Letter To My Ex: I Know Who You Are

Dear Ex,

Because you live your life pretending to be someone you’re not,  you think that I’ll suddenly forget what you’ve done and who you really are.

Because you pretend to be a good father, you think I’ll forget that you left your beautiful children to live with a woman you met on a fetish website. You didn’t bother to tell anyone where you were. You also think I’ll forget that you were largely absent in your children’s lives from the beginning, showing up only for the good stuff, the celebrations, the photo ops. All while pretending to be father of the year.

Because you pretend to have a job and live a normal life now, you think I’ll forget that you haven’t done an honest day’s work in decades. You think I’ll forget the 2,000 pages, in your own words, describing a scandalous and sordid double life–words you wrote compulsively during work hours while you lost clients and and sent your firm spiraling downwards until it collapsed altogether.

Because you speak of your latest girlfriend in such glowing terms, you think I’ll forget that you found the previous ones on Craigslist Casual Encounters, and that they are a bunch of broken and dangerous misfits who should never come near any children.

Because you act like you’re successful, you think I’ll forget that you stole money from me and my family for years. Because you drive around with fancy school stickers on your car, you think I’ll forget that my parents pay for our children to attend these schools.

Because you pretend you have no mental  health issues or a history of untreated addiction and dangerous sexual behavior, you think I’ll forget and think it’s okay when you want to talk to our children about sex and morals.

Because you pretend you did nothing wrong and that I somehow fooled several attorneys, two judges, and an experienced and respected pro-father child custody evaluator about you, you think I’ll forget that I have proof that you are a serial cheater, a compulsive liar, a pervert, an addict, a neglectful parent, a horrible role model, and an abuser who threw me across the room twice, once while I was pregnant.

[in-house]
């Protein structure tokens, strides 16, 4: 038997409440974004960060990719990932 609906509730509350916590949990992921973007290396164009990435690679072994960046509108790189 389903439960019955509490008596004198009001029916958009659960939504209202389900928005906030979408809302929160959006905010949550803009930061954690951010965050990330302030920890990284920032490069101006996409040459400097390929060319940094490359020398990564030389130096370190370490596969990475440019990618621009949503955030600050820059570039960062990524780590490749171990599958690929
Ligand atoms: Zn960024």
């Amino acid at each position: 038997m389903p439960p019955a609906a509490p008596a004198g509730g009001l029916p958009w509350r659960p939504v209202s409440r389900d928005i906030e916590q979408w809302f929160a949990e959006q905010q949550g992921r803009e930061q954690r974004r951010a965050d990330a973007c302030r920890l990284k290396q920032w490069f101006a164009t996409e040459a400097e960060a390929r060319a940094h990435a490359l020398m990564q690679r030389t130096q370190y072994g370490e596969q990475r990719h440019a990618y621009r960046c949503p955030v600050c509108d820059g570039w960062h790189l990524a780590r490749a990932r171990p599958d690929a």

Because you pretend to be a good guy, you think I’ll forget that you are a sociopath and have no empathy and no soul. But I will not forget. I know who you are.

 

 

 

 

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New Year’s Day: A Divorce History

On New Year’s Day 2011, the year I discovered that my NPD/sociopath ex-husband was living a double life, I woke up at a friend’s house with a hangover and the discovery that my her sweet puppy had died during the night.

After hot coffee and tears, we all trudged out into the January rain, probably a dozen of us, to bury the dog in a field behind the barn. I had no proper shoes with me, and my toes froze, and red Virginia mud covered my fancy party boots.

It was a grim beginning to a grim year. Back in the city, my ex-husband would become more elusive abusive and stranger than ever, disappearing on business trips where hotel operators could never locate his name on their guest lists. Distracted by my two little children, I couldn’t keep up with all his lies. By September, things would reach a fever pitch, until the day I opened up his secret email account and everything became perfectly clear.

2011 was not a good year, and it was followed by several agonizing ones.

***

But by 2014, things started turning around. On New Year’s Eve, a friend turned to me and announced it was going to be a good year. I smiled. “Perhaps,” I said. “Life is mysterious.”

Several hours later, at midnight, this friend received some big news. Her 47-year-old bachelor brother had gotten engaged that night. This was an event no one predicted. “Life is mysterious,” we laughed.

For him, I suppose, it was a year filled with love and light. And for me, it was a good year, a good start to a good new life.

***

This year, New Year’s Day didn’t start out well  – my brother and his family left for a tourist attraction without us. I was packing our car to drive 250 miles home, and I took too long. They did not offer to help as I took trip after trip up and down the stairs of my parents old colonial, carrying my children’s suitcases and toys and hair dryers and stray boots. It took me forever to load our little SUV, and I got angry and raised my voice and said a truthful but not very kind thing about my brother.

And then I couldn’t fit everything into the car. I started to cry.

But then I looked at my children’s faces, teary like mine, but because they were missing this precious time with their cousins. So I took a deep breath and pulled everything out of the car. I placed suitcases and winter coats and piles of gifts on the snowy driveway and slowly started all over again until everything finally fit.

We salvaged the day by skipping the tourist attraction and meeting my brother and his kids after all – for lunch in the city before setting out for our long trip home. I did not say a negative word to my brother. I knew it wasn’t worth it.

***

The drama wasn’t over. As we pulled into our driveway in the dark that evening, I noticed a light in our garage.

And then it went out.

We all gasped. We had been away for a week, the house should have been empty.

Very reluctantly, I called the police. On New Year’s Day, I thought. What did this foreshadow for 2017?

One officer arrived, listened, and told me that others were on the way. Out here in the suburbs, the officers park up and down the block, no flashing lights,. I started adding them up then lost count. They brought a dog. They fanned out across the yard and finally went into the house. I sent my children to their friend’s house. And I sat in the car alone and watched the flashlight beams in my house. Ah, they’re up in the attic, I thought. They’re in the basement. My bedroom. My closet.